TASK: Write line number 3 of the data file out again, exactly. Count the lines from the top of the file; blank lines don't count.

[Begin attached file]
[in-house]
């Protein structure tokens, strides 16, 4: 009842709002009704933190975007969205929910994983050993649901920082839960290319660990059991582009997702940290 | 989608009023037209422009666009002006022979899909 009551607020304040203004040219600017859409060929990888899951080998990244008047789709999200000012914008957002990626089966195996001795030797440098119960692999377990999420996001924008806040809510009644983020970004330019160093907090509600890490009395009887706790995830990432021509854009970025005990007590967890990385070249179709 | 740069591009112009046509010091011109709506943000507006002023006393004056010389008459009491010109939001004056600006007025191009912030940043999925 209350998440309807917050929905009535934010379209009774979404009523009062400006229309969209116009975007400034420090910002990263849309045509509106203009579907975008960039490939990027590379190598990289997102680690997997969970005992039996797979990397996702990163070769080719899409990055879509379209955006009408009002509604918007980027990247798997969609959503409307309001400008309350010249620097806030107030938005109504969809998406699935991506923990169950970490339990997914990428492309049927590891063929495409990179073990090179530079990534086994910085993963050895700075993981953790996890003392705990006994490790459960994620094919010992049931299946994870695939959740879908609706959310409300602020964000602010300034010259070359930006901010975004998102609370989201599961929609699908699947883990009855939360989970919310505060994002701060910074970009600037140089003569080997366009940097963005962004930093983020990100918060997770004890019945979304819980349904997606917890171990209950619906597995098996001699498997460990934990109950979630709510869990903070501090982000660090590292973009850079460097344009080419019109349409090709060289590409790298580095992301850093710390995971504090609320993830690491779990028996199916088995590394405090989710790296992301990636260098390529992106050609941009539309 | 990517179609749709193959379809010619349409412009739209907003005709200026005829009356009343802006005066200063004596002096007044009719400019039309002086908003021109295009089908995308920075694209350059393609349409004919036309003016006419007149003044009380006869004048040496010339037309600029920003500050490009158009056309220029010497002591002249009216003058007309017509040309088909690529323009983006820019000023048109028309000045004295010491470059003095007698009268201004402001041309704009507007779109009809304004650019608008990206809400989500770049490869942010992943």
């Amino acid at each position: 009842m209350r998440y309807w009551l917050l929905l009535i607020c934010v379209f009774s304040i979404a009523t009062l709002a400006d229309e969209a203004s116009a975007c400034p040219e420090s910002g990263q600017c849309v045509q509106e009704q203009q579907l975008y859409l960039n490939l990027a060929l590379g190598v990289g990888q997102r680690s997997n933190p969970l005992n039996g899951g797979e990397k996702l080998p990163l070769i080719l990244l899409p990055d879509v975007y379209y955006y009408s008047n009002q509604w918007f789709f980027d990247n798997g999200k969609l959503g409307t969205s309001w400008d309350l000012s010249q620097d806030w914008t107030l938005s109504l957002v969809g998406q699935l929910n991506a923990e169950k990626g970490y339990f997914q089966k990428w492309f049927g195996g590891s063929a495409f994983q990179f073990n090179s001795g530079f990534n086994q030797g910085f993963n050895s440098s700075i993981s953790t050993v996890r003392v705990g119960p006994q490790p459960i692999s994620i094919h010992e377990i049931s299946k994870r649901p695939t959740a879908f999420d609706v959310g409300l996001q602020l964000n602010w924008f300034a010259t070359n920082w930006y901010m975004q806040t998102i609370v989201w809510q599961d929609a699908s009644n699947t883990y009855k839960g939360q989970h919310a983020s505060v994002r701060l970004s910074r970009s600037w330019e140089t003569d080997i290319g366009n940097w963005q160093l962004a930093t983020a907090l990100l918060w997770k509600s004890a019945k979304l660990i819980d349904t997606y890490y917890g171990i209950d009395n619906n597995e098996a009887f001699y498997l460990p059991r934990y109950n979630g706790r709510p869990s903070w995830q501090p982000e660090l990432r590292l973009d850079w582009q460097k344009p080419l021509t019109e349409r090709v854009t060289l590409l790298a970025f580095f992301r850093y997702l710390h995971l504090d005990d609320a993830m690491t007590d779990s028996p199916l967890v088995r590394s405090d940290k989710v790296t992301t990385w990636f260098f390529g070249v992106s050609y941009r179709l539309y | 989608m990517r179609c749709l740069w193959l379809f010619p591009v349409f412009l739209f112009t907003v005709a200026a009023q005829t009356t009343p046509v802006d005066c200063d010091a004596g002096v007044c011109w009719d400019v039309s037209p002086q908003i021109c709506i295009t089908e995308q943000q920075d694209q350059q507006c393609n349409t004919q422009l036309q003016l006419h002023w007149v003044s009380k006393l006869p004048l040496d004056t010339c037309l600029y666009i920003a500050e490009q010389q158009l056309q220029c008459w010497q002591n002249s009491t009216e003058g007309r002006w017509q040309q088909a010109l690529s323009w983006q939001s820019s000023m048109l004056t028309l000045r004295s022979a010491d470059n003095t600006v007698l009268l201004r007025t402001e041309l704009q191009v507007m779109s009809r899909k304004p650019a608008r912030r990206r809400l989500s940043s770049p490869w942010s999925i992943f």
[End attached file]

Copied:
């Amino acid at each position: 009842m209350r998440y309807w009551l917050l929905l009535i607020c934010v379209f009774s304040i979404a009523t009062l709002a400006d229309e969209a203004s116009a975007c400034p040219e420090s910002g990263q600017c849309v045509q509106e009704q203009q579907l975008y859409l960039n490939l990027a060929l590379g190598v990289g990888q997102r680690s997997n933190p969970l005992n039996g899951g797979e990397k996702l080998p990163l070769i080719l990244l899409p990055d879509v975007y379209y955006y009408s008047n009002q509604w918007f789709f980027d990247n798997g999200k969609l959503g409307t969205s309001w400008d309350l000012s010249q620097d806030w914008t107030l938005s109504l957002v969809g998406q699935l929910n991506a923990e169950k990626g970490y339990f997914q089966k990428w492309f049927g195996g590891s063929a495409f994983q990179f073990n090179s001795g530079f990534n086994q030797g910085f993963n050895s440098s700075i993981s953790t050993v996890r003392v705990g119960p006994q490790p459960i692999s994620i094919h010992e377990i049931s299946k994870r649901p695939t959740a879908f999420d609706v959310g409300l996001q602020l964000n602010w924008f300034a010259t070359n920082w930006y901010m975004q806040t998102i609370v989201w809510q599961d929609a699908s009644n699947t883990y009855k839960g939360q989970h919310a983020s505060v994002r701060l970004s910074r970009s600037w330019e140089t003569d080997i290319g366009n940097w963005q160093l962004a930093t983020a907090l990100l918060w997770k509600s004890a019945k979304l660990i819980d349904t997606y890490y917890g171990i209950d009395n619906n597995e098996a009887f001699y498997l460990p059991r934990y109950n979630g706790r709510p869990s903070w995830q501090p982000e660090l990432r590292l973009d850079w582009q460097k344009p080419l021509t019109e349409r090709v854009t060289l590409l790298a970025f580095f992301r850093y997702l710390h995971l504090d005990d609320a993830m690491t007590d779990s028996p199916l967890v088995r590394s405090d940290k989710v790296t992301t990385w990636f260098f390529g070249v992106s050609y941009r179709l539309y | 989608m990517r179609c749709l740069w193959l379809f010619p591009v349409f412009l739209f112009t907003v005709a200026a009023q005829t009356t009343p046509v802006d005066c200063d010091a004596g002096v007044c011109w009719d400019v039309s037209p002086q908003i021109c709506i295009t089908e995308q943000q920075d694209q350059q507006c393609n349409t004919q422009l036309q003016l006419h002023w007149v003044s009380k006393l006869p004048l040496d004056t010339c037309l600029y666009i920003a500050e490009q010389q158009l056309q220029c008459w010497q002591n002249s009491t009216e003058g007309r002006w017509q040309q088909a010109l690529s323009w983006q939001s820019s000023m048109l004056t028309l000045r004295s022979a010491d470059n003095t600006v007698l009268l201004r007025t402001e041309l704009q191009v507007m779109s009809r899909k304004p650019a608008r912030r990206r809400l989500s940043s770049p490869w942010s999925i992943f």